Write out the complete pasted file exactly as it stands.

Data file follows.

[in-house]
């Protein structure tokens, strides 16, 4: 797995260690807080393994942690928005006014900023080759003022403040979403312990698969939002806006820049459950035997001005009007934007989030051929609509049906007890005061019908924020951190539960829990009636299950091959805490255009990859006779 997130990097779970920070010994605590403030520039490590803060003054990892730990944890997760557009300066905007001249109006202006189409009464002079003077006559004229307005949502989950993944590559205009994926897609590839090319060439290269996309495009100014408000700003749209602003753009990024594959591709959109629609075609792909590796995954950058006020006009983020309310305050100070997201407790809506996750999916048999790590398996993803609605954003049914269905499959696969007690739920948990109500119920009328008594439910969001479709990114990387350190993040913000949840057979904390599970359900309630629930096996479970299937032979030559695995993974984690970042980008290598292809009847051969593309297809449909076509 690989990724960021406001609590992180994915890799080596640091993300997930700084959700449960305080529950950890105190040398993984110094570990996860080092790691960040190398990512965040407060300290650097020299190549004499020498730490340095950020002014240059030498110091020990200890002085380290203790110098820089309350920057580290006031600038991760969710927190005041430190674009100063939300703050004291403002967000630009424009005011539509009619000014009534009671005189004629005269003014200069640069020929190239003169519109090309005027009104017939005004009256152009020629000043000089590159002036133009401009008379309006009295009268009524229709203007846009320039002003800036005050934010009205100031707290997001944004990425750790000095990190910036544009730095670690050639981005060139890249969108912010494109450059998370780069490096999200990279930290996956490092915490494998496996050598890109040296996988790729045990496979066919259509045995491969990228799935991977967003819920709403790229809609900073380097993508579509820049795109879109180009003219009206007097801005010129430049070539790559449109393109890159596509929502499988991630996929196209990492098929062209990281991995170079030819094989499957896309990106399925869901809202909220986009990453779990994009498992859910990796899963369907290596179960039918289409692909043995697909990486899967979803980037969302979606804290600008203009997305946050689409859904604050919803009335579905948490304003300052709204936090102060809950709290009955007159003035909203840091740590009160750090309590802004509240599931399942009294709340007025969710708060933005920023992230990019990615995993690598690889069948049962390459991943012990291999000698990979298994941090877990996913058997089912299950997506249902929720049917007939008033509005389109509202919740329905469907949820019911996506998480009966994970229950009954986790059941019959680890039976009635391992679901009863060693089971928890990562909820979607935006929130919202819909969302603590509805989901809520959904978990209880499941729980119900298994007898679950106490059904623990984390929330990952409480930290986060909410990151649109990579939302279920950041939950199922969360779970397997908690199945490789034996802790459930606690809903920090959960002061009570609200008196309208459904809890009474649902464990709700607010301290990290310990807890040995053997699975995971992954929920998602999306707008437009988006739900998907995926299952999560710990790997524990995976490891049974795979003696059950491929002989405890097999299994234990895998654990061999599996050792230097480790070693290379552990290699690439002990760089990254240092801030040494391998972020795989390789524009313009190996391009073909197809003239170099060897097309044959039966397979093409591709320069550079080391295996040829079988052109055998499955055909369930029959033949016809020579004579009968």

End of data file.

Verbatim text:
[in-house]
């Protein structure tokens, strides 16, 4: 797995260690807080393994942690928005006014900023080759003022403040979403312990698969939002806006820049459950035997001005009007934007989030051929609509049906007890005061019908924020951190539960829990009636299950091959805490255009990859006779 997130990097779970920070010994605590403030520039490590803060003054990892730990944890997760557009300066905007001249109006202006189409009464002079003077006559004229307005949502989950993944590559205009994926897609590839090319060439290269996309495009100014408000700003749209602003753009990024594959591709959109629609075609792909590796995954950058006020006009983020309310305050100070997201407790809506996750999916048999790590398996993803609605954003049914269905499959696969007690739920948990109500119920009328008594439910969001479709990114990387350190993040913000949840057979904390599970359900309630629930096996479970299937032979030559695995993974984690970042980008290598292809009847051969593309297809449909076509 690989990724960021406001609590992180994915890799080596640091993300997930700084959700449960305080529950950890105190040398993984110094570990996860080092790691960040190398990512965040407060300290650097020299190549004499020498730490340095950020002014240059030498110091020990200890002085380290203790110098820089309350920057580290006031600038991760969710927190005041430190674009100063939300703050004291403002967000630009424009005011539509009619000014009534009671005189004629005269003014200069640069020929190239003169519109090309005027009104017939005004009256152009020629000043000089590159002036133009401009008379309006009295009268009524229709203007846009320039002003800036005050934010009205100031707290997001944004990425750790000095990190910036544009730095670690050639981005060139890249969108912010494109450059998370780069490096999200990279930290996956490092915490494998496996050598890109040296996988790729045990496979066919259509045995491969990228799935991977967003819920709403790229809609900073380097993508579509820049795109879109180009003219009206007097801005010129430049070539790559449109393109890159596509929502499988991630996929196209990492098929062209990281991995170079030819094989499957896309990106399925869901809202909220986009990453779990994009498992859910990796899963369907290596179960039918289409692909043995697909990486899967979803980037969302979606804290600008203009997305946050689409859904604050919803009335579905948490304003300052709204936090102060809950709290009955007159003035909203840091740590009160750090309590802004509240599931399942009294709340007025969710708060933005920023992230990019990615995993690598690889069948049962390459991943012990291999000698990979298994941090877990996913058997089912299950997506249902929720049917007939008033509005389109509202919740329905469907949820019911996506998480009966994970229950009954986790059941019959680890039976009635391992679901009863060693089971928890990562909820979607935006929130919202819909969302603590509805989901809520959904978990209880499941729980119900298994007898679950106490059904623990984390929330990952409480930290986060909410990151649109990579939302279920950041939950199922969360779970397997908690199945490789034996802790459930606690809903920090959960002061009570609200008196309208459904809890009474649902464990709700607010301290990290310990807890040995053997699975995971992954929920998602999306707008437009988006739900998907995926299952999560710990790997524990995976490891049974795979003696059950491929002989405890097999299994234990895998654990061999599996050792230097480790070693290379552990290699690439002990760089990254240092801030040494391998972020795989390789524009313009190996391009073909197809003239170099060897097309044959039966397979093409591709320069550079080391295996040829079988052109055998499955055909369930029959033949016809020579004579009968």